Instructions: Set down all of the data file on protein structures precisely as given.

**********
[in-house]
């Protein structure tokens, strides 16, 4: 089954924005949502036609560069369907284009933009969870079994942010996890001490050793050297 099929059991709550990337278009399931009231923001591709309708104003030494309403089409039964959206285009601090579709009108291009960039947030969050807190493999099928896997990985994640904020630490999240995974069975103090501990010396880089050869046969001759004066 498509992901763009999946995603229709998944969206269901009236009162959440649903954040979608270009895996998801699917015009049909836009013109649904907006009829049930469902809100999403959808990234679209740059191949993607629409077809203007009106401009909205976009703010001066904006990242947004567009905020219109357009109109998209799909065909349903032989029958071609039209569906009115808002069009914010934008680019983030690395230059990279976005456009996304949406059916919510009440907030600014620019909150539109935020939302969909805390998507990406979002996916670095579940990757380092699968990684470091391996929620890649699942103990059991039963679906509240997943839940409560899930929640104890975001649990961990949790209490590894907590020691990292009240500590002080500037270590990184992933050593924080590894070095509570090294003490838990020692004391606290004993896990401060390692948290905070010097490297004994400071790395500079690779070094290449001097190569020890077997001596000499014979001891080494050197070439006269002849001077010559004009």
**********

[in-house]
């Protein structure tokens, strides 16, 4: 089954924005949502036609560069369907284009933009969870079994942010996890001490050793050297 099929059991709550990337278009399931009231923001591709309708104003030494309403089409039964959206285009601090579709009108291009960039947030969050807190493999099928896997990985994640904020630490999240995974069975103090501990010396880089050869046969001759004066 498509992901763009999946995603229709998944969206269901009236009162959440649903954040979608270009895996998801699917015009049909836009013109649904907006009829049930469902809100999403959808990234679209740059191949993607629409077809203007009106401009909205976009703010001066904006990242947004567009905020219109357009109109998209799909065909349903032989029958071609039209569906009115808002069009914010934008680019983030690395230059990279976005456009996304949406059916919510009440907030600014620019909150539109935020939302969909805390998507990406979002996916670095579940990757380092699968990684470091391996929620890649699942103990059991039963679906509240997943839940409560899930929640104890975001649990961990949790209490590894907590020691990292009240500590002080500037270590990184992933050593924080590894070095509570090294003490838990020692004391606290004993896990401060390692948290905070010097490297004994400071790395500079690779070094290449001097190569020890077997001596000499014979001891080494050197070439006269002849001077010559004009």